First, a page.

My Rating: 4 Stars.

Stay Sexy & Don’t Get Murdered: The Definitive How-To Guide, by Karen Kilgariff & Georgia Hardstack: I’m not a fan of true crime and don’t listen to My Favorite Murder, but I’d heard such good things about this essay collection from that podcast’s hosts that I was eager to give this audiobook a listen. In Stay Sexy and Don’t Get Murdered, Karen and Georgia share personal stories of their own struggles, from depression and eating disorders to poor self image and lifelong battles against the patriarchy. Their storytelling is crass and irreverent, yet the lessons they’ve learned are powerful and timely, and their journeys to success and emotional health are relatable and inspiring.

I admired the authors’ candor and enjoyed the easygoing narration (which worked great in the audio format). A lot of their advice on self-advocacy and emotional healing is spot-on. However, the foul language was a big turnoff for me, as was the authors’ tone of disrespect and angry female empowerment. I’m sure many of the anecdotes would have been more interesting if I were a fan of the podcast, but having no previous connection to Karen and Georgia, many of their stories felt incomplete and not particularly relevant.

There is almost no discussion of true crime in this book, which suited my tastes, but I have a feeling fans of My Favorite Murder might wish there was more crime talk. Then again, the book seems to have excellent reviews from the hosts’ listening fans, so maybe not. . . .

My Rating: 2.5 Stars. (Rounded down to 2 stars on Goodreads.)

The Flatshare, by Beth O’Leary: Tiffy and Leon are flatmates, yet they’ve never met. As a nurse, Leon works nights and sleeps in the apartment’s single bed during the day, while Tiffy occupies their shared home at night. The living situation seems odd to their friends, but it meets their needs, and they enjoy getting to “know” one another through observations of each other’s living habits and the notes they leave for each other around the flat. Slowly, Tiffy and Leon’s lives begin to intertwine. But between Tiffy’s possessive ex-boyfriend and Leon’s incarcerated brother, life in this apartment is about to get pretty complicated.

This is a sweet little romance with a fun premise. Tiffy and Leon are likable (albeit prototypical) protagonists, and I enjoyed watching their relationship develop through their note writing. While I didn’t love this book as much as many seem to, I’ll admit that my overall lack of enthusiasm for romance might have something to do with that. . . . I thought the pacing was a little uneven—I could have used more build-up and less end-drama—and there were a few too many side characters. Still, this is a fun and easy read, if not a standout in the genre.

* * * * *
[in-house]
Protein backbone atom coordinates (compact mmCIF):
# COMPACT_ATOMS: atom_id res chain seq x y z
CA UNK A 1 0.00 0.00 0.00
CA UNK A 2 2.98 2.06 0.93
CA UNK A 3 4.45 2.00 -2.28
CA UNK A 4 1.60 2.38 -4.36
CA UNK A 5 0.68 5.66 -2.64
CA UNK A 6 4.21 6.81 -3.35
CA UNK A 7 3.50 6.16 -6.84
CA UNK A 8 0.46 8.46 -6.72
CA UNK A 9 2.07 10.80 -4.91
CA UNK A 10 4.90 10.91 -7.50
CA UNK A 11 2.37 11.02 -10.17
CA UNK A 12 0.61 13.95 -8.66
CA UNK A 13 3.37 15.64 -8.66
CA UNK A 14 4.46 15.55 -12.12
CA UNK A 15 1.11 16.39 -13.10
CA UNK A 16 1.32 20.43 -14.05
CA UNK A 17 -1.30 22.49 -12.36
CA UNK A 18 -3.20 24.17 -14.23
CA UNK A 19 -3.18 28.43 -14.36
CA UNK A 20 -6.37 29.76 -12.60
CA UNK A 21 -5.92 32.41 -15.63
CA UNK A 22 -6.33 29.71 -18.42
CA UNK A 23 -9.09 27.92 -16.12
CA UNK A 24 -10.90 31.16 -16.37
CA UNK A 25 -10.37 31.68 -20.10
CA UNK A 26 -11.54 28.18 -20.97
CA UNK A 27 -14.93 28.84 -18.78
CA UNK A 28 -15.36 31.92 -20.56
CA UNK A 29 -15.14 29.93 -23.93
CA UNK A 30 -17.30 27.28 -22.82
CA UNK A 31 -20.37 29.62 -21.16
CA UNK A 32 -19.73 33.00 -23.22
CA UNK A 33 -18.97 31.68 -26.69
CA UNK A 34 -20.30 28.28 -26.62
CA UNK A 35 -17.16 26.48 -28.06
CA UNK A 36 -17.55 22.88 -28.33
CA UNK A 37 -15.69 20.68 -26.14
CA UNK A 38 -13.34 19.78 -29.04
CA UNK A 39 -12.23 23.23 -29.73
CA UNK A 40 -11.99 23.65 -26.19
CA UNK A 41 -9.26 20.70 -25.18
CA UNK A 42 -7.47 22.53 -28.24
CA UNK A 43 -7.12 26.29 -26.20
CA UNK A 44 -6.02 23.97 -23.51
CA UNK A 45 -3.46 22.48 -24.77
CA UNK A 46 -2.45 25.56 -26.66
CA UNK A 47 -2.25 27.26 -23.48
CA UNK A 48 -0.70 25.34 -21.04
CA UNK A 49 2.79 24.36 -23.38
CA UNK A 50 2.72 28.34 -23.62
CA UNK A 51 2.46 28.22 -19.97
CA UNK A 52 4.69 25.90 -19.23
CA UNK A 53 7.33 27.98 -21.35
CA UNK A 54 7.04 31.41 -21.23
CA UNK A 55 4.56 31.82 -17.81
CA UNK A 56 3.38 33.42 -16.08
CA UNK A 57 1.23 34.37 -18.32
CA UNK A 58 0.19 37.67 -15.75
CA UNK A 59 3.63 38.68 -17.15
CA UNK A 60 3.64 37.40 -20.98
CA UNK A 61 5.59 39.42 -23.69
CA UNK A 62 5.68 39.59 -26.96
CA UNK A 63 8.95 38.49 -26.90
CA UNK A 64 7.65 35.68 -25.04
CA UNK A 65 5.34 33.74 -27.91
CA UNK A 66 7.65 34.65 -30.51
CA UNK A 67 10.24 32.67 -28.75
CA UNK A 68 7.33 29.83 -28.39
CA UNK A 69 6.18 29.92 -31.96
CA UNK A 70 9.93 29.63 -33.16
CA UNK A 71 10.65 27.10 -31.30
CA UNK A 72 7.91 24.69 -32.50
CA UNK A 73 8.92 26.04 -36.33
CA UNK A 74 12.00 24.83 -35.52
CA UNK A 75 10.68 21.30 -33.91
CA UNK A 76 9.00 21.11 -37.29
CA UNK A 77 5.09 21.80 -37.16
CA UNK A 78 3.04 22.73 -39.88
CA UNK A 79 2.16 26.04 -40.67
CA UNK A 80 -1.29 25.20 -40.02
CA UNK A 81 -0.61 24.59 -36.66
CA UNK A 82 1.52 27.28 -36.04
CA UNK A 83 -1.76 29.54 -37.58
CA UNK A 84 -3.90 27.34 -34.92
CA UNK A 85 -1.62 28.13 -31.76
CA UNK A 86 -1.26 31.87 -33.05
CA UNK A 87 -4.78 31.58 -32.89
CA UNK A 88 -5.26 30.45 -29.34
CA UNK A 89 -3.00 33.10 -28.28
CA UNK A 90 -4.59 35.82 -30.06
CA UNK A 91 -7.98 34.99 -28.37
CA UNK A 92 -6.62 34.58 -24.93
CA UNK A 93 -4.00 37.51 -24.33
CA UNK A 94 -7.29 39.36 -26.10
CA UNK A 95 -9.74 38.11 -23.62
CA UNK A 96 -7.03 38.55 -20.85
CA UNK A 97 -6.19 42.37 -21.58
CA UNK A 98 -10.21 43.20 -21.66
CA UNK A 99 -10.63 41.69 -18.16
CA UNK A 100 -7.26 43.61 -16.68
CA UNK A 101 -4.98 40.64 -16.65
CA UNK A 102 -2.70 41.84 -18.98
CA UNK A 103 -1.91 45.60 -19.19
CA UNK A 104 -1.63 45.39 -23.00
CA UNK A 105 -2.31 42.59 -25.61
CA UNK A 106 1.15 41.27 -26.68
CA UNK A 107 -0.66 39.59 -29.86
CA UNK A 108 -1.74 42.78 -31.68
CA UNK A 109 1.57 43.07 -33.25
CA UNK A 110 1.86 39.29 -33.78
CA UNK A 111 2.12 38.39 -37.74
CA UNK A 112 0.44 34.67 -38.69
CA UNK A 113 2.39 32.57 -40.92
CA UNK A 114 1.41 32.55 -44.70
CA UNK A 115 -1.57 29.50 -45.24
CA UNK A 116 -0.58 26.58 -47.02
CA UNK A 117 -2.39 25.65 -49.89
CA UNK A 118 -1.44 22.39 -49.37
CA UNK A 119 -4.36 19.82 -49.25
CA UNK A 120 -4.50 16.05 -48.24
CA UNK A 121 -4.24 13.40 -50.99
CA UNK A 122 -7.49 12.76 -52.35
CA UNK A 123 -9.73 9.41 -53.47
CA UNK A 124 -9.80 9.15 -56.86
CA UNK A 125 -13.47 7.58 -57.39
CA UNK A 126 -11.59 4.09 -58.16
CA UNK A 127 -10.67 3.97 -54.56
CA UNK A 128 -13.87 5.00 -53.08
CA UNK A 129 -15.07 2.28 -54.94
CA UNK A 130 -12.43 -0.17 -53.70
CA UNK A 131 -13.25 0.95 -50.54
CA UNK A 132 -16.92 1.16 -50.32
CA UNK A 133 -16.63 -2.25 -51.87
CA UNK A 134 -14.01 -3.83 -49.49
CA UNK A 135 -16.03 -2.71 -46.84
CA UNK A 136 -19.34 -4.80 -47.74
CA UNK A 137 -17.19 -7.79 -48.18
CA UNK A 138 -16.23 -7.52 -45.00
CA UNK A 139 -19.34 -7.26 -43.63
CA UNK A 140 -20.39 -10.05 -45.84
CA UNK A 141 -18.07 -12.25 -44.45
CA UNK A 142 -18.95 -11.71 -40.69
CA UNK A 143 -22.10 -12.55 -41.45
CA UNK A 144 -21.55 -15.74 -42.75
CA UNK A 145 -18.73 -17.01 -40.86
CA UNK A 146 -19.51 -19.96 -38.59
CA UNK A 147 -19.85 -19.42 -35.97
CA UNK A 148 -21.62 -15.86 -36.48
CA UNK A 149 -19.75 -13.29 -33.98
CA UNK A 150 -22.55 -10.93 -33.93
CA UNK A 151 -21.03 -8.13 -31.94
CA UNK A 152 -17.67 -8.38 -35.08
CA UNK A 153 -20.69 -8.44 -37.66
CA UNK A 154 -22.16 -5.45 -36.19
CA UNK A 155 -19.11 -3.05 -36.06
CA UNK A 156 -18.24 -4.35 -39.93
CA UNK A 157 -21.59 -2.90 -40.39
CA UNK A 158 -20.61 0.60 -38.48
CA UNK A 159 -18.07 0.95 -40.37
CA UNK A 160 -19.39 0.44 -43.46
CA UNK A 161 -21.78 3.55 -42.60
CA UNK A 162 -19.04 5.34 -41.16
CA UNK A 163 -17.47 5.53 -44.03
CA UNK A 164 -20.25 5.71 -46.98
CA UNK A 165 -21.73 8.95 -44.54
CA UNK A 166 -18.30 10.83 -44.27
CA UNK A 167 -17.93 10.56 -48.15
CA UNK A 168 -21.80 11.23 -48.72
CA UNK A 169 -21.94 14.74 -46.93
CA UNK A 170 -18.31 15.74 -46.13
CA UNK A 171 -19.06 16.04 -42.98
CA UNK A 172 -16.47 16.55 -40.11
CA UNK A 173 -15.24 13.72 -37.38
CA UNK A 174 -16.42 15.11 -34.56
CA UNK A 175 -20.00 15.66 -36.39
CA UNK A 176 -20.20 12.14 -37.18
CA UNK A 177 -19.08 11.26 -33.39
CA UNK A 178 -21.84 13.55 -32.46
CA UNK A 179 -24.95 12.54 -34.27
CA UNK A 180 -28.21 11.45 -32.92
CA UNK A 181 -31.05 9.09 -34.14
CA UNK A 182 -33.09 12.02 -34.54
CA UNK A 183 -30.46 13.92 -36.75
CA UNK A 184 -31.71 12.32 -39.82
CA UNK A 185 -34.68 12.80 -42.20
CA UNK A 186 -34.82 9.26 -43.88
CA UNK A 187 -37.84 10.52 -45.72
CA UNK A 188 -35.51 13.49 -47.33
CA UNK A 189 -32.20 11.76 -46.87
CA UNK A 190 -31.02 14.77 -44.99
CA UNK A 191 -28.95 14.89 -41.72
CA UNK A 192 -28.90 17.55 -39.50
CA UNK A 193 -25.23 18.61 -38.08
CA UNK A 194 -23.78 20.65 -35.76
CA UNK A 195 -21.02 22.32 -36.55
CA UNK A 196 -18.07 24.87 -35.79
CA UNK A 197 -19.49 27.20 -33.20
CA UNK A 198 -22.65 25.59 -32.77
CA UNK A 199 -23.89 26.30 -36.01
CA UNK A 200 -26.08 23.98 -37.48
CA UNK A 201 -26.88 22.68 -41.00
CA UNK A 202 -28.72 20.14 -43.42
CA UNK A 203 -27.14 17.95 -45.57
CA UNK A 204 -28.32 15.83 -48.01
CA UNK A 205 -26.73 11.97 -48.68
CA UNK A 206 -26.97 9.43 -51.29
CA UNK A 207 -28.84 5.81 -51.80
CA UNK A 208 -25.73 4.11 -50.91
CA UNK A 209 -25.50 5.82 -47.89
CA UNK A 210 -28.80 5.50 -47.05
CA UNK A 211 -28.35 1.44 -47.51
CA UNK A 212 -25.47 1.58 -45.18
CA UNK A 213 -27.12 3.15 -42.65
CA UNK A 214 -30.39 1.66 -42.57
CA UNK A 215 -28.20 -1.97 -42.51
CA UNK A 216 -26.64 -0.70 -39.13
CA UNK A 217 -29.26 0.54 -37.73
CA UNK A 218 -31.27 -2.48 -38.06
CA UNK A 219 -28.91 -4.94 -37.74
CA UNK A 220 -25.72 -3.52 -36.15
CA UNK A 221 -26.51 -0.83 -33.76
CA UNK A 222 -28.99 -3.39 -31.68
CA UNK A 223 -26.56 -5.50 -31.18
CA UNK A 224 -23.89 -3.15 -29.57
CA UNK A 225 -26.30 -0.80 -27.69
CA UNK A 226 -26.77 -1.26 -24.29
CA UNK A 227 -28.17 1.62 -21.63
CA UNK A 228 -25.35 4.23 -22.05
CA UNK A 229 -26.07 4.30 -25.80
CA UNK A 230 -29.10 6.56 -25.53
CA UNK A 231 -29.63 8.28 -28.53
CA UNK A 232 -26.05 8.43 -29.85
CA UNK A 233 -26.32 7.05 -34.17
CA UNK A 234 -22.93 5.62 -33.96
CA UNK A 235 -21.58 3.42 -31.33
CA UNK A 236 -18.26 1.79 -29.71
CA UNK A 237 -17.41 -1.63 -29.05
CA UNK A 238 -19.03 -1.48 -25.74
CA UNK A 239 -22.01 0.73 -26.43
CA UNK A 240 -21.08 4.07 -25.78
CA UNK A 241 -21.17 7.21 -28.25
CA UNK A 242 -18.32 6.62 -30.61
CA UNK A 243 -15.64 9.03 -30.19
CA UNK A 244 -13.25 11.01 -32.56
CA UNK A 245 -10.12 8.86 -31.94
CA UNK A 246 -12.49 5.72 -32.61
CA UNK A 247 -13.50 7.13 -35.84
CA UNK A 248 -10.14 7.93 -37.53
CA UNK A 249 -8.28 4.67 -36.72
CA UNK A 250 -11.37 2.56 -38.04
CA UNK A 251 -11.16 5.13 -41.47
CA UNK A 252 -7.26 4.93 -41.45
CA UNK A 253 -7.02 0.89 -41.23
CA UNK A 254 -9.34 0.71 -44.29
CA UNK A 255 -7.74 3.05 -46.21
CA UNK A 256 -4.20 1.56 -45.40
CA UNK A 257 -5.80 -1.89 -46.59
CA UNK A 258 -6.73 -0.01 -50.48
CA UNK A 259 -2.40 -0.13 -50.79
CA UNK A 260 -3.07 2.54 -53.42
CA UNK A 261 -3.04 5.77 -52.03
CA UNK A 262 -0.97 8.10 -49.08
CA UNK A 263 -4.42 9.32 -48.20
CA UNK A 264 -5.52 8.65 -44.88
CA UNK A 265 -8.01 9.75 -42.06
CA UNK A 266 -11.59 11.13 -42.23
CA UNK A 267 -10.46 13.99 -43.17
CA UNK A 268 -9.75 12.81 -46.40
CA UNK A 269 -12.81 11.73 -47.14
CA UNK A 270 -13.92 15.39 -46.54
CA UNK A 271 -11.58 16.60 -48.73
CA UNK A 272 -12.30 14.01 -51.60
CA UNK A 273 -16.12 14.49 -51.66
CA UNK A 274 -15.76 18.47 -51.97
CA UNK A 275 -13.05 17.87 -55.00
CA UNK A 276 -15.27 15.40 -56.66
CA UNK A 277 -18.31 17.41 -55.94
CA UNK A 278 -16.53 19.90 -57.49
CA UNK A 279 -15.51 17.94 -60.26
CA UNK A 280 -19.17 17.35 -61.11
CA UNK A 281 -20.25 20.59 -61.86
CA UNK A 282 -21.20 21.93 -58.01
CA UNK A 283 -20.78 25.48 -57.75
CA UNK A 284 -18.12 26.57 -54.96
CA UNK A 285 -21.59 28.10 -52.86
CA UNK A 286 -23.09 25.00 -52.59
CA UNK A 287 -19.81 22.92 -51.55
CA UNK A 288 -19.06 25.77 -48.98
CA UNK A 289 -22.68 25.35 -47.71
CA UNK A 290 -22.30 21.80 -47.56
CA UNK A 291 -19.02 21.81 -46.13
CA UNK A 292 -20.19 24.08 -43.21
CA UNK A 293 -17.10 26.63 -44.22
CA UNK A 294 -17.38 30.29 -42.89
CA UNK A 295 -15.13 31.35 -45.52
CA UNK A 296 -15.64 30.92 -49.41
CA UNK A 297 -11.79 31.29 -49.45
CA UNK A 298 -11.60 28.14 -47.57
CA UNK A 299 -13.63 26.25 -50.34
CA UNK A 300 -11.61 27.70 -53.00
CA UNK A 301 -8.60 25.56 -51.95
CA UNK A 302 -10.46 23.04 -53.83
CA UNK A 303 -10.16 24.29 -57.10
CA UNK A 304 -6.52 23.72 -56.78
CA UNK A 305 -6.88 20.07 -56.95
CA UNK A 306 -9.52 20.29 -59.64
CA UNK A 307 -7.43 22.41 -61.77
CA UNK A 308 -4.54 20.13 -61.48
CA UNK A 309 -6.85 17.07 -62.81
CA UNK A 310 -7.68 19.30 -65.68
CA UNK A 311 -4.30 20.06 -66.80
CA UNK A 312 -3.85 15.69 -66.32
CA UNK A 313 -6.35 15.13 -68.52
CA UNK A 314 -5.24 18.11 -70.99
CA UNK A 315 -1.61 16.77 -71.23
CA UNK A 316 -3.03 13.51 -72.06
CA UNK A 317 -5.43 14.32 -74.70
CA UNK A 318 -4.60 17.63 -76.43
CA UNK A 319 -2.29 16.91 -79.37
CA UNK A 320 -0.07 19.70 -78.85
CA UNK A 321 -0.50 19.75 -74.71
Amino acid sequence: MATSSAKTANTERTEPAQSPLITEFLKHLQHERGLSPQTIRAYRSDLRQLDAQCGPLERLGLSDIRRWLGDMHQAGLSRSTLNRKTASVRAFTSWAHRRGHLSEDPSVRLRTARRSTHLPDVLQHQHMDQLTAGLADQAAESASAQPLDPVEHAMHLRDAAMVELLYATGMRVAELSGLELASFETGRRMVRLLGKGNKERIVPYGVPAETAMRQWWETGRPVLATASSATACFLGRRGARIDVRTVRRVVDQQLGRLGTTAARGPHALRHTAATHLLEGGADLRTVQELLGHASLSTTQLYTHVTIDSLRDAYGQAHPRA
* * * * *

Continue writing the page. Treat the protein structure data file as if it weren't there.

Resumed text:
My Rating: 3.5 Stars. (Rounded down to 3 Stars on Goodreads.)

An Elderly Lady Is Up To No Good, by Helene Tursten: Maud is a spunky 88-year-old Swedish woman with discretionary income, a love of travel, and a penchant for murder. Maud’s strong sense of justice and self-preservation are not unusual, but her willingness to kill anyone whom she deems a “problem” is. In this collection of four short stories, we witness Maud’s disposal of some pesky neighbors, the paramore of a long-ago lover, and a local celebrity. Of course, Maud easily gets away with her criminal lifestyle, because who would suspect this sweet old lady of murder?

Despite the rather morbid premise, this is a humorous book featuring a quirky character whom I couldn’t help but like. (She reminded me of Miss Marple if that iconic spinster was the criminal rather than the detective.) There is murder, of course, but thankfully no gore. I would have liked more depth of story—or perhaps just more than four stories in this very tome—but for a short story collection, this was an enjoyable read. Though technically not a mystery, it’s perfect for fans of the cozy cottage mystery.

My Rating: 3.5 Stars. (Rounded down to 3 stars on Goodreads.)

As a reminder, I am shifting to a Monday/Thursday schedule for the foreseeable future, so you will not be seeing a post from me this Wednesday. I’ll meet you here Thursday with a roundup of some of my favorite links from recent weeks. And Part Two of this month’s book reviews is headed your way next Monday. Have a wonderful, book-filled week!